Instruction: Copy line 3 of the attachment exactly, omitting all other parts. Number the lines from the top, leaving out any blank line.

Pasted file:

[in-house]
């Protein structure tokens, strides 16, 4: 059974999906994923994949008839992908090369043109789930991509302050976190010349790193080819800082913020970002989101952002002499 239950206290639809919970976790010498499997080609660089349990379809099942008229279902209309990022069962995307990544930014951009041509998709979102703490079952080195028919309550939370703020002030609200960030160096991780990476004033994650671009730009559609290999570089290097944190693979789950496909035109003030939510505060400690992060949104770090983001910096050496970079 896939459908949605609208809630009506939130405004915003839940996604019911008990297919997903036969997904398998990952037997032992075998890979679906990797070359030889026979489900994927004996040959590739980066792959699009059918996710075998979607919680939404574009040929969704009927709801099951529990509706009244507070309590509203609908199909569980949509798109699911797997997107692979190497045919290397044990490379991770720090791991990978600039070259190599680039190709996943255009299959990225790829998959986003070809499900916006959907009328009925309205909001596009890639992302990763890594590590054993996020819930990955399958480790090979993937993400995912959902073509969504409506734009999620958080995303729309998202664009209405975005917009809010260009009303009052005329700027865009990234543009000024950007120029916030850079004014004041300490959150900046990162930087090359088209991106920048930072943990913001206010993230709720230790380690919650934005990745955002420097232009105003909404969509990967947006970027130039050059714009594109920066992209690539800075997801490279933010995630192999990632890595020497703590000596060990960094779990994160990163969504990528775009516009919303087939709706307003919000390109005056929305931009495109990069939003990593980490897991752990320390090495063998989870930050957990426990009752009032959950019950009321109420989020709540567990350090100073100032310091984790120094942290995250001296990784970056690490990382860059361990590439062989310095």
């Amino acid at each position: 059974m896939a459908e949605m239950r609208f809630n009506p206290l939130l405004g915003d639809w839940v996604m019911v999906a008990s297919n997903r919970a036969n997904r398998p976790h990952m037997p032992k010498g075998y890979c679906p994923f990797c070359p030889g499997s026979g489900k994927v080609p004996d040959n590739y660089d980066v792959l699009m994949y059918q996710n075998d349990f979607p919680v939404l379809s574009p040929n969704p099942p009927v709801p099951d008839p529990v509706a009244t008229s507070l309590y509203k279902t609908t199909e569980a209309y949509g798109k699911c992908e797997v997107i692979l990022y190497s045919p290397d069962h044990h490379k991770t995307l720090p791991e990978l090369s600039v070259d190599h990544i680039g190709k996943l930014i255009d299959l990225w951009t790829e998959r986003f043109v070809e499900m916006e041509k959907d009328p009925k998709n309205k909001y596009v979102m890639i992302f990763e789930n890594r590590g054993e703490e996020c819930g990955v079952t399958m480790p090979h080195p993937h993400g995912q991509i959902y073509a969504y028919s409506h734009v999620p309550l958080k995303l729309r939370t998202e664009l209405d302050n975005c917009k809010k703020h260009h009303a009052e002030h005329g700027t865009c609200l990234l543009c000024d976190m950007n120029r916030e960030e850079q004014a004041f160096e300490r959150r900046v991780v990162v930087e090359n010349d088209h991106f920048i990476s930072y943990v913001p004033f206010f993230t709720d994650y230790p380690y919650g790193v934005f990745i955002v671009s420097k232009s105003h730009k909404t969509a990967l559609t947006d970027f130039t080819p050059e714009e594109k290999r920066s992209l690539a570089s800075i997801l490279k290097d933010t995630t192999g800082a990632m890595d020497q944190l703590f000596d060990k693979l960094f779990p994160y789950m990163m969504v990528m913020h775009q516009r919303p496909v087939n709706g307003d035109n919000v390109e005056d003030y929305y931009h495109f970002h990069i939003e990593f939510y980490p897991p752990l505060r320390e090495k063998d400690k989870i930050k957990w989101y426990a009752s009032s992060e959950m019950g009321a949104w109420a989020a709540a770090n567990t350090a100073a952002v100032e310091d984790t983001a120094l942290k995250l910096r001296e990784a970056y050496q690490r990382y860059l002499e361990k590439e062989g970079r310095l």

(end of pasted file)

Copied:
């Amino acid at each position: 059974m896939a459908e949605m239950r609208f809630n009506p206290l939130l405004g915003d639809w839940v996604m019911v999906a008990s297919n997903r919970a036969n997904r398998p976790h990952m037997p032992k010498g075998y890979c679906p994923f990797c070359p030889g499997s026979g489900k994927v080609p004996d040959n590739y660089d980066v792959l699009m994949y059918q996710n075998d349990f979607p919680v939404l379809s574009p040929n969704p099942p009927v709801p099951d008839p529990v509706a009244t008229s507070l309590y509203k279902t609908t199909e569980a209309y949509g798109k699911c992908e797997v997107i692979l990022y190497s045919p290397d069962h044990h490379k991770t995307l720090p791991e990978l090369s600039v070259d190599h990544i680039g190709k996943l930014i255009d299959l990225w951009t790829e998959r986003f043109v070809e499900m916006e041509k959907d009328p009925k998709n309205k909001y596009v979102m890639i992302f990763e789930n890594r590590g054993e703490e996020c819930g990955v079952t399958m480790p090979h080195p993937h993400g995912q991509i959902y073509a969504y028919s409506h734009v999620p309550l958080k995303l729309r939370t998202e664009l209405d302050n975005c917009k809010k703020h260009h009303a009052e002030h005329g700027t865009c609200l990234l543009c000024d976190m950007n120029r916030e960030e850079q004014a004041f160096e300490r959150r900046v991780v990162v930087e090359n010349d088209h991106f920048i990476s930072y943990v913001p004033f206010f993230t709720d994650y230790p380690y919650g790193v934005f990745i955002v671009s420097k232009s105003h730009k909404t969509a990967l559609t947006d970027f130039t080819p050059e714009e594109k290999r920066s992209l690539a570089s800075i997801l490279k290097d933010t995630t192999g800082a990632m890595d020497q944190l703590f000596d060990k693979l960094f779990p994160y789950m990163m969504v990528m913020h775009q516009r919303p496909v087939n709706g307003d035109n919000v390109e005056d003030y929305y931009h495109f970002h990069i939003e990593f939510y980490p897991p752990l505060r320390e090495k063998d400690k989870i930050k957990w989101y426990a009752s009032s992060e959950m019950g009321a949104w109420a989020a709540a770090n567990t350090a100073a952002v100032e310091d984790t983001a120094l942290k995250l910096r001296e990784a970056y050496q690490r990382y860059l002499e361990k590439e062989g970079r310095l």